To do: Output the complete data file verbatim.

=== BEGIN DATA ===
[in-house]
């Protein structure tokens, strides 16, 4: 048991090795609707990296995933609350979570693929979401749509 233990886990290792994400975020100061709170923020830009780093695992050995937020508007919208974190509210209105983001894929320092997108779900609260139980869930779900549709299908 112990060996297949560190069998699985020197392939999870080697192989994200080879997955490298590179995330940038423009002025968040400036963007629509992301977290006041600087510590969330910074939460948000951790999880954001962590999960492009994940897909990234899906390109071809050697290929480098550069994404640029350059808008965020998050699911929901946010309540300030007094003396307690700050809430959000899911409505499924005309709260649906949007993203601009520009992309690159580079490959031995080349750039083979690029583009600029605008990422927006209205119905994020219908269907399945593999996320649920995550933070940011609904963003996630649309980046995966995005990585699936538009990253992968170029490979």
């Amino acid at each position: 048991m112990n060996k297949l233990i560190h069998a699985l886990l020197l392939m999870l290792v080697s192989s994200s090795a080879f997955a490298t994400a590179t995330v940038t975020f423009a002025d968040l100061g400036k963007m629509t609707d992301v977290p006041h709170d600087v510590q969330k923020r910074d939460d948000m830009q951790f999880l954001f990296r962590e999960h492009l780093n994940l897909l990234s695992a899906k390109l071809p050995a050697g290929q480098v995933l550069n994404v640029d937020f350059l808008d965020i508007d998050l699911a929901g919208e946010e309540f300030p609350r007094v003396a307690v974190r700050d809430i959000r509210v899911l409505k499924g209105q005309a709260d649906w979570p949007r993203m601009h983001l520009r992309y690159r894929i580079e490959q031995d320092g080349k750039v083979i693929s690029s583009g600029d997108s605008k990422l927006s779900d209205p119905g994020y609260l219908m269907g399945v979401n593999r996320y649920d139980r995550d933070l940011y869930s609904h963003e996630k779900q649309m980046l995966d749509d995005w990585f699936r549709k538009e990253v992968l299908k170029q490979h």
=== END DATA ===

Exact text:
[in-house]
């Protein structure tokens, strides 16, 4: 048991090795609707990296995933609350979570693929979401749509 233990886990290792994400975020100061709170923020830009780093695992050995937020508007919208974190509210209105983001894929320092997108779900609260139980869930779900549709299908 112990060996297949560190069998699985020197392939999870080697192989994200080879997955490298590179995330940038423009002025968040400036963007629509992301977290006041600087510590969330910074939460948000951790999880954001962590999960492009994940897909990234899906390109071809050697290929480098550069994404640029350059808008965020998050699911929901946010309540300030007094003396307690700050809430959000899911409505499924005309709260649906949007993203601009520009992309690159580079490959031995080349750039083979690029583009600029605008990422927006209205119905994020219908269907399945593999996320649920995550933070940011609904963003996630649309980046995966995005990585699936538009990253992968170029490979």
């Amino acid at each position: 048991m112990n060996k297949l233990i560190h069998a699985l886990l020197l392939m999870l290792v080697s192989s994200s090795a080879f997955a490298t994400a590179t995330v940038t975020f423009a002025d968040l100061g400036k963007m629509t609707d992301v977290p006041h709170d600087v510590q969330k923020r910074d939460d948000m830009q951790f999880l954001f990296r962590e999960h492009l780093n994940l897909l990234s695992a899906k390109l071809p050995a050697g290929q480098v995933l550069n994404v640029d937020f350059l808008d965020i508007d998050l699911a929901g919208e946010e309540f300030p609350r007094v003396a307690v974190r700050d809430i959000r509210v899911l409505k499924g209105q005309a709260d649906w979570p949007r993203m601009h983001l520009r992309y690159r894929i580079e490959q031995d320092g080349k750039v083979i693929s690029s583009g600029d997108s605008k990422l927006s779900d209205p119905g994020y609260l219908m269907g399945v979401n593999r996320y649920d139980r995550d933070l940011y869930s609904h963003e996630k779900q649309m980046l995966d749509d995005w990585f699936r549709k538009e990253v992968l299908k170029q490979h």